September 2004
Andy and JamieWelcome to this installment of Balazs Boxing's newsletter. In this issue, Andy and Jamie venture into strengthening the core through a rigorous medicine ball workout. They continue on the theme of avoiding injury by discussing a proper cool down after exercise. In the "Ask the Trainer" section, they discuss a few guidelines on working out when you are sick.

The Balazs Team


Boxing Drill #11: Medicine Ball Drills: Strengthening the Core
Boxers know that their abdominal core must be well armored against attack. In preparation for a bout, boxers throw a medicine ball to the abdominal region of a partner, varying the intensity of the throws, thus simulating a body attack. While you may never be in a position to face such an attack, there are a variety of movements and exercises that use the medicine ball to strengthen the body core and abdominals without making direct contact with the torso. Ranging from 2 to 30 pounds, the medicine ball offers a unique and effective workout, not only for the abdominal muscles, but also for the back, lower back, quads, shoulders and arms.

Here are three medicine ball drills:

Abdominal Curls:
Lifting the head, the shoulders and the ball as one unit, touch the medicine ball to the top of your knees. The entire upper body curls up off of the ground. Return to the ground releasing the tension in the muscles and then repeat the curl up. This exercise works the upper portion of the abdominal muscles.

Lying flat with knees bent, hold the ball over your head at full arm extension, Bring the ball over your head as you roll up to a sitting position, Slowly lower to the starting position in one fluid motion. This exercise works the entire length of the abdominal muscles.

Alternate Toe Touches: - Advanced
Hold the ball over your head with arms extended while raising the trunk 45 degrees. At the same time lift one leg to meet the ball, lower and repeat lifting the other leg. For an even more challenging version of this exercise keep the legs straight as you lift the ball and your body. This is a great exercise that will develop strength in the lower portion of the abdominal muscles and the hip flexors.

Suggested weight: 6 - 8 Pound Medicine Ball.
(Use a weight ranging from 2 to 30 lbs suited for your fitness level.)

Andy and Jamie's Health and Fitness Tip: The Cool Down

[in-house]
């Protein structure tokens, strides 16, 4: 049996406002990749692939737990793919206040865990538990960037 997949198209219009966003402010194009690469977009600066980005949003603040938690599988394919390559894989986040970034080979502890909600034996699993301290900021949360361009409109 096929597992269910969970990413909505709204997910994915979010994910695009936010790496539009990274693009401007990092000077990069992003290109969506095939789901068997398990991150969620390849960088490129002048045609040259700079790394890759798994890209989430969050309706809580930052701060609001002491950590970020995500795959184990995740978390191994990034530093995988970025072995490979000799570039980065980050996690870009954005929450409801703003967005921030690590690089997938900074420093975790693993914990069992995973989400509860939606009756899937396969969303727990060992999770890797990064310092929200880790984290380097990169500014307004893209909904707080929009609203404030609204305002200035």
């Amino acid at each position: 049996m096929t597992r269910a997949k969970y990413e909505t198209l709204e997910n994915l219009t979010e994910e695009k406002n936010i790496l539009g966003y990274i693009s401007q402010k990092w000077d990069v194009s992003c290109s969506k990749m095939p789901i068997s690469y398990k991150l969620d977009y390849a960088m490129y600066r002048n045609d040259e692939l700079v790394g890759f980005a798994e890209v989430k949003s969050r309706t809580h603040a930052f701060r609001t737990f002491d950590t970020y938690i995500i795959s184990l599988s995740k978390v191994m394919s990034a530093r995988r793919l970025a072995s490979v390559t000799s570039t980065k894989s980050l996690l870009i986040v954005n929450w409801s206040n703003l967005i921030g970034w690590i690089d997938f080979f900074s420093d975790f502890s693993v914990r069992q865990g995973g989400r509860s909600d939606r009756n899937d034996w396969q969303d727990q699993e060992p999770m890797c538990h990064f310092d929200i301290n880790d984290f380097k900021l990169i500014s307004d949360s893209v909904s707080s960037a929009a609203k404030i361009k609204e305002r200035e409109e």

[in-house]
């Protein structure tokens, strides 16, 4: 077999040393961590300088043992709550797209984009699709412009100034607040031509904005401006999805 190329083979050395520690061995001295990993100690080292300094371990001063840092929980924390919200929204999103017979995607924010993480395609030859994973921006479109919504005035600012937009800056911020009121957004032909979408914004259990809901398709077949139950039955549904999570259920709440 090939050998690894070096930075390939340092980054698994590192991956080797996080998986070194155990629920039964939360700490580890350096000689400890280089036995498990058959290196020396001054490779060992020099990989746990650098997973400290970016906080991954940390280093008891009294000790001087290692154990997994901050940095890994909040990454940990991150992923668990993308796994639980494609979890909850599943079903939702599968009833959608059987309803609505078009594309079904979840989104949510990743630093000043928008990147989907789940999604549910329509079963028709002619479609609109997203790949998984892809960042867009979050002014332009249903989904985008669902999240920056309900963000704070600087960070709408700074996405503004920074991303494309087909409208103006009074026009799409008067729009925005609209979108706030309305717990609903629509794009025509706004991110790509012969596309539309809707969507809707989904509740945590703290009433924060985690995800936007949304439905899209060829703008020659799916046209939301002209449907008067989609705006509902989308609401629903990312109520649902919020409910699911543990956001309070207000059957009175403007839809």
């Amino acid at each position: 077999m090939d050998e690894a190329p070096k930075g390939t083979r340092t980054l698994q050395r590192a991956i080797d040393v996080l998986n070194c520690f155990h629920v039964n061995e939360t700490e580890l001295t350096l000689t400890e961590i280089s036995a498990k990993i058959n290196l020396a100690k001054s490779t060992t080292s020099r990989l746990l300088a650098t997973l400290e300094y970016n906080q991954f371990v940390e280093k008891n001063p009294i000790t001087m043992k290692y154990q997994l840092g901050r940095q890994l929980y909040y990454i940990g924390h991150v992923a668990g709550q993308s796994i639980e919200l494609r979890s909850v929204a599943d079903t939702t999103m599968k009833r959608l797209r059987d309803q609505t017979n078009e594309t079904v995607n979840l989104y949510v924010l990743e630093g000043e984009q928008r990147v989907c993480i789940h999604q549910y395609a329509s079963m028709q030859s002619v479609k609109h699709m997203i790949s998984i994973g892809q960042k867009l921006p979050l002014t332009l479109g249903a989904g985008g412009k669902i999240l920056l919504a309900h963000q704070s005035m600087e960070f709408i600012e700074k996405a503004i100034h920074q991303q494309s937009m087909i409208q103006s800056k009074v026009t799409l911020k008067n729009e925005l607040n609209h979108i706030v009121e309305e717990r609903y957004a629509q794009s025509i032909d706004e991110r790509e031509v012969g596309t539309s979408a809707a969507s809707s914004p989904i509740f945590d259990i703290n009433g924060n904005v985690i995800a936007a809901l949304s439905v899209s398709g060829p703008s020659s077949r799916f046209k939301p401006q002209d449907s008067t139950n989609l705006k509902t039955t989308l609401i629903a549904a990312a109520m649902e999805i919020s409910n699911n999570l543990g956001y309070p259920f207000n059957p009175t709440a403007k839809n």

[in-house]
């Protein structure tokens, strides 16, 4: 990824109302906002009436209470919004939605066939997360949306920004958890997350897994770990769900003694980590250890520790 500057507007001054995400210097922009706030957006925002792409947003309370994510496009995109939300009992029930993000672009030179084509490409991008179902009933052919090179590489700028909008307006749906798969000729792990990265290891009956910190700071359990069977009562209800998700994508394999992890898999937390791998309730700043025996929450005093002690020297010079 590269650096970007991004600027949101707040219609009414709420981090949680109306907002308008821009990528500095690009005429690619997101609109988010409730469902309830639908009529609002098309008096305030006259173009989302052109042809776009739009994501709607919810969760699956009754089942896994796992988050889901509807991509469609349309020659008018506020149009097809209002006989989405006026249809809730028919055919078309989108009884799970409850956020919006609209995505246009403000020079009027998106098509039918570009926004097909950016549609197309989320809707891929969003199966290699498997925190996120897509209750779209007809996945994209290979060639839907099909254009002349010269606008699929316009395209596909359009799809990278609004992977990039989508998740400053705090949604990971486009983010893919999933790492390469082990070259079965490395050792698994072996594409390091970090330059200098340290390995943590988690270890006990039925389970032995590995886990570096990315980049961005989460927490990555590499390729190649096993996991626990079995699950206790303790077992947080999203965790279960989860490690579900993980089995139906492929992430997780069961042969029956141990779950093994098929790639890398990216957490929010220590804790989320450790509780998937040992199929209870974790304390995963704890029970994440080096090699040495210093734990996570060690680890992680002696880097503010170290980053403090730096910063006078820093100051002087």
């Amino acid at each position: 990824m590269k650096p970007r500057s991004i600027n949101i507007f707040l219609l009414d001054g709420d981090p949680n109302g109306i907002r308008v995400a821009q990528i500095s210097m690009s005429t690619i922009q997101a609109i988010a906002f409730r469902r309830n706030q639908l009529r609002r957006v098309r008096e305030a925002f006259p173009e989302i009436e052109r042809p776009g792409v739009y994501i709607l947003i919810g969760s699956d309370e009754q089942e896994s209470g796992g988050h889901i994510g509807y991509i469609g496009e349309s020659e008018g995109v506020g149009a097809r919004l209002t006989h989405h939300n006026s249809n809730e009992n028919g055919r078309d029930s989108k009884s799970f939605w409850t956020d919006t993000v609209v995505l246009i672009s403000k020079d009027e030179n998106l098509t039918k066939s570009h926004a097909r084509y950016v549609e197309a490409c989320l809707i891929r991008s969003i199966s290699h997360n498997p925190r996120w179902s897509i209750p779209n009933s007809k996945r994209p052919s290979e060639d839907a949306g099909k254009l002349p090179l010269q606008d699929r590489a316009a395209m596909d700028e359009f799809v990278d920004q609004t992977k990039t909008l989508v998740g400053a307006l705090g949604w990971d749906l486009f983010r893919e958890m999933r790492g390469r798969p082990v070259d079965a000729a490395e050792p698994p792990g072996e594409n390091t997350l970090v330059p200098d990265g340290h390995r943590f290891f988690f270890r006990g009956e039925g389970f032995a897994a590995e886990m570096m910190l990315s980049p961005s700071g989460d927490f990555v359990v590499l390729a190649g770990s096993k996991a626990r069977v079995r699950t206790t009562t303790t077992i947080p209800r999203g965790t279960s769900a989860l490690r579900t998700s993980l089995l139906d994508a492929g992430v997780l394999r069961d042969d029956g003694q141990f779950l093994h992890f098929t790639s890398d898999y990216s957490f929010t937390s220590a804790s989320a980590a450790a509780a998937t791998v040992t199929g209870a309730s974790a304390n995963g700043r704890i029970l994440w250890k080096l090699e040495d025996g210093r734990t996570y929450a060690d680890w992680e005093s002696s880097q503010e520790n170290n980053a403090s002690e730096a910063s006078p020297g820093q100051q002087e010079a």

You've finished your workout & you feel great! Time to cool down to ensure you are ready to go for your next workout.

When your workout is finished and it is time to stop exercising, gradually decrease the intensity of the activity. By slowing down and therefore reducing the demand of oxygen to the working muscles, the heart muscle will slow down, but still provide oxygen to the brain. If, after an intense workout, you stop straightaway, there is a good chance that the blood will pool in the worked muscles, taking the blood and oxygen away from the brain. This pooling can lead to light-headedness, fainting and abnormal rhythms in the heart; a cool down period after strenuous exercise reduces this affect, helps remove lactic acid build-up and helps to stretch the worked muscles to improve flexibility.

After a cardio workout, like running, slow your pace down to a slow jog or walk for a few minutes (3-5 minutes). Keep your arms moving, and breath deeply, getting the heart rate down to approximately 10 beats above your resting heart rate.

Whether you had a strength-training workout with weights, a sport specific training or a cardio workout, all your muscles and joints are still warm; this is a great time to improve the flexibility and mobility of your muscles and joint tendons. Start by taking the working muscles through an optimal range of motion, relaxing and reducing muscle tension. By relaxing the muscles you are stretching, you will be able to extend further to a point where tension is felt in the muscle. Hold that stretch for 15 to 30 seconds. Release that stretch and then repeat. Perform stretches on all the muscles that were used in the activity and especially any muscle group or area that feels sore. Remember to stretch only to the point where tension is felt. Do not overstretch and do not push or bounce into the stretch.

For more information on flexibility check out our May and June issues.

Ask the Trainer:
"What are some guidelines for working out when you are sick?"

Exercising places additional stresses on your body and immune system and can be counter-productive if you are ill. For fitness fanatics, however, it is often difficult to take a break... even when sick. A couple days rest will not have a negative effect on your overall fitness level and training can continue when you are feeling better. If you really find the need to exercise, you should reduce the intensity and the duration. Be aware of how your body is responding and stop if you are experiencing any difficulties. Always consult with your physician.

 - Andy Dumas

Send your questions for Andy to

Product Recommendations:
FB6522 Everlast Rubber Medicine Ball - 6 lb.
FB6523 Everlast Rubber Medicine Ball - 8 lb.
MO0362 Balazs Medicine Ball Rack
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